Paradox is, for the moment, solving one of the larger but simpler problems in talent acquisition: high volume, low complexity hiring. That is its current sweet spot, according to company Evangelist Rob McIntosh, a long-time recruiting expert. The company has more than 100 customers, including large employers such as CVS, Sprint and Delta.

Its system deals with the large top of the recruiting funnel, where historically lots of candidates need to be pre-screened and eliminated with such basic “knock out” questions as, “Have you ever been convicted of a felony?” (“High volume” is, of course, corporate-speak for “low wage.”)

The Paradox system presents candidates with “Olivia, your virtual job assistant,” complete with a picture of a friendly-looking woman and no jive that she’s real. Of course, on the company’s website for prospective buyers, she is “Olivia, the AI assistant.” Today’s magic acronym.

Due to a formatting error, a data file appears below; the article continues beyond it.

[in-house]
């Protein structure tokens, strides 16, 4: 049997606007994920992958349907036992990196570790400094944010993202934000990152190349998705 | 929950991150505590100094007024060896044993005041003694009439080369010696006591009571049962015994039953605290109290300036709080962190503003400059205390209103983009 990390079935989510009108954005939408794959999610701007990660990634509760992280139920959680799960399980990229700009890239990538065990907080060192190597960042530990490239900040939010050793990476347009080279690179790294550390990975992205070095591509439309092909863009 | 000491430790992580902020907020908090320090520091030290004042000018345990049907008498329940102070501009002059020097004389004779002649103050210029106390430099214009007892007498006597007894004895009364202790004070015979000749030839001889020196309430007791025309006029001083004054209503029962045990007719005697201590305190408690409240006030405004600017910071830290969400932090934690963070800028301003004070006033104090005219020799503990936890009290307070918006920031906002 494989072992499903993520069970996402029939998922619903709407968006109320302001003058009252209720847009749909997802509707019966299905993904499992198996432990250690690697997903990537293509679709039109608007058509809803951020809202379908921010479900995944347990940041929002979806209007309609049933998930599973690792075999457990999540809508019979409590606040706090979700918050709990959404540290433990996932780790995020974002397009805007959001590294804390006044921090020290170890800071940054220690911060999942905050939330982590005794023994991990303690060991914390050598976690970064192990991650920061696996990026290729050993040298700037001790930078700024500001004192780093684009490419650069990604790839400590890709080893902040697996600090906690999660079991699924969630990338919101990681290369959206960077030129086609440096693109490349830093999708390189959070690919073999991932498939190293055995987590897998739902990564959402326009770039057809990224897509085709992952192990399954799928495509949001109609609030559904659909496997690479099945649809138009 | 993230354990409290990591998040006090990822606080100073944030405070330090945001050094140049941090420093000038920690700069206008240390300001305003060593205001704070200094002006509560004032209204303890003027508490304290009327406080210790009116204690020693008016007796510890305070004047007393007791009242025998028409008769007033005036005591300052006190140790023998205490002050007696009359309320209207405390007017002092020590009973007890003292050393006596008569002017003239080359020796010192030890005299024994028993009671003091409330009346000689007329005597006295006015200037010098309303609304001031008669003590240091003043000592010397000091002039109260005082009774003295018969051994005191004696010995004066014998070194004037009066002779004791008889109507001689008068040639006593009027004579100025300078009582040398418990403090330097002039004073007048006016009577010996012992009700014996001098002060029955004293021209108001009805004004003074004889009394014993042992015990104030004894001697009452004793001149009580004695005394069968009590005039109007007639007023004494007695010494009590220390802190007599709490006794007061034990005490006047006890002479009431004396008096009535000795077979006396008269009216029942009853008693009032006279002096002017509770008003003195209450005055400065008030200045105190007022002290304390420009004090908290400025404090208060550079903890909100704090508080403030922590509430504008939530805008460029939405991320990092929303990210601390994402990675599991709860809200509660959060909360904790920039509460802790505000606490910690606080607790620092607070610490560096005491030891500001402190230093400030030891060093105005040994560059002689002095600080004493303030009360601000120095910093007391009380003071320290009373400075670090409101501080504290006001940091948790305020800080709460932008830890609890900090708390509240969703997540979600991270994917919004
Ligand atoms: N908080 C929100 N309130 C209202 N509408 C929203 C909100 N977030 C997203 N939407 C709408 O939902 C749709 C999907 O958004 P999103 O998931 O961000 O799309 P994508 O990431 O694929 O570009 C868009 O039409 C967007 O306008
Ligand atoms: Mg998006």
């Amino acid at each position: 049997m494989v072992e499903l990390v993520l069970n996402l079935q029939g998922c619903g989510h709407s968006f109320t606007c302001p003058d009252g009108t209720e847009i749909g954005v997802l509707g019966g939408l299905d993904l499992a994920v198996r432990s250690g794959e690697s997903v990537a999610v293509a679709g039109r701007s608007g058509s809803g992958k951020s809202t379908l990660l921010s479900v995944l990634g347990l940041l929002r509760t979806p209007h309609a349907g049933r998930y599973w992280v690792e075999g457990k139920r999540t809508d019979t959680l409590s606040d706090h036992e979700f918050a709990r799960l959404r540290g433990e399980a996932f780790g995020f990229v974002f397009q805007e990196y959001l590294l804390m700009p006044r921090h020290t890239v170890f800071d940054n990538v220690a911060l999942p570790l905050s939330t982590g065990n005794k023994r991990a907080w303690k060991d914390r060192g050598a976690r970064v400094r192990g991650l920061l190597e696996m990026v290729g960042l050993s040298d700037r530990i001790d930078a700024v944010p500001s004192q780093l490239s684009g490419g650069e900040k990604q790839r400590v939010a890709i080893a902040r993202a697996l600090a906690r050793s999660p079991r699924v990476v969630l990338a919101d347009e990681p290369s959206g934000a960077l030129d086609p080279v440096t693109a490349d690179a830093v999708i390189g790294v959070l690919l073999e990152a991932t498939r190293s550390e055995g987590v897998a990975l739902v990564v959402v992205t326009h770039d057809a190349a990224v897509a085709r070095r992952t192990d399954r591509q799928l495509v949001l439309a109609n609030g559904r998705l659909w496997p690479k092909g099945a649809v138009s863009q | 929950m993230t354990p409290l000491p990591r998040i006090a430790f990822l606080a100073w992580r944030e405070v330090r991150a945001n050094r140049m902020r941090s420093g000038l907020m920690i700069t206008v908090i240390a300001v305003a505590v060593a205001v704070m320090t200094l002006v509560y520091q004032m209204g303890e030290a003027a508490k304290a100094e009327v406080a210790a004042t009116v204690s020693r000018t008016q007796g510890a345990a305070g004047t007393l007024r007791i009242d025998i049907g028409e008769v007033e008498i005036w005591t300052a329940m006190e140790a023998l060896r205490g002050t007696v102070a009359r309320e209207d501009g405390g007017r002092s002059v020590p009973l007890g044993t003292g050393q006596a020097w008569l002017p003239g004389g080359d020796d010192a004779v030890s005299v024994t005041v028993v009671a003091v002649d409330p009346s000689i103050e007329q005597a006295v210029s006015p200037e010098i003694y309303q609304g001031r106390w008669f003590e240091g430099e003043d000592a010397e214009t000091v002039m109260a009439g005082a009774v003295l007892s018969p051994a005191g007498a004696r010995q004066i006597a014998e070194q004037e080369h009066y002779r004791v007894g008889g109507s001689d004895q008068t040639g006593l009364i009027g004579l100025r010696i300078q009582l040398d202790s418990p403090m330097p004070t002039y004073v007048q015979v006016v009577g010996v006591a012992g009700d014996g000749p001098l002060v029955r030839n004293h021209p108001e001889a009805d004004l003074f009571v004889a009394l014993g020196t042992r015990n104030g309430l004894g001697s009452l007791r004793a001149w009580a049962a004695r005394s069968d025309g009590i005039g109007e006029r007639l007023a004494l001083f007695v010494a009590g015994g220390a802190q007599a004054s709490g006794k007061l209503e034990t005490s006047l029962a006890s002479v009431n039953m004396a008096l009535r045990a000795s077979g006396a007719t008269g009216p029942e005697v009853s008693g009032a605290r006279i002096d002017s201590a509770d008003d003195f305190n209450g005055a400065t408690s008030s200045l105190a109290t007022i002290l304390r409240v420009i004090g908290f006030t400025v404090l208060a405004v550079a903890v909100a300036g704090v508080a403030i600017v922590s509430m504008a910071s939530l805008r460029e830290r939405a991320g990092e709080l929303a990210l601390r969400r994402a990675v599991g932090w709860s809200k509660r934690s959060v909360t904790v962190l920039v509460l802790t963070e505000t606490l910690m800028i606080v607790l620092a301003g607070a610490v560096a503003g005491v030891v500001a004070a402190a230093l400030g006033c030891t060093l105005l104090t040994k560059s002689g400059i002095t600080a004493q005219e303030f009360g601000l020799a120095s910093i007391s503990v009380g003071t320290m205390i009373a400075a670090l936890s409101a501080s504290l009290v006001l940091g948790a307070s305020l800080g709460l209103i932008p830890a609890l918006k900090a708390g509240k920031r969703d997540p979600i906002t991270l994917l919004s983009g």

Whatever. Olivia is a simple digital assistant that starts the candidate experience.

It asks questions and gets answers in a standard chat format via the phone or desktop. Pre-screening can include up to 20 questions (straight off a traditional job application to my mind). Depending on the candidate’s answers, it then branches to other questions, using NLP to understand longer answers.

It can also find the candidate’s LinkedIn profile, which is either “robotic processing automation” or “swivel chair automation,” depending on your preferred term. Both refer to finding and taking data from one system and either linking to it or putting it into another system with no human fingers touching screens or keyboards. Imagine sitting in a corner with a screen on either side to get the “swivel.” If that’s basically your job right now, time to get some new training fast.

Like the very best applicant tracking systems, Olivia can be told who your organization’s top competitors are and fast track any applicant to a human recruiter who has worked for one. The same for anyone with skills you desperately need.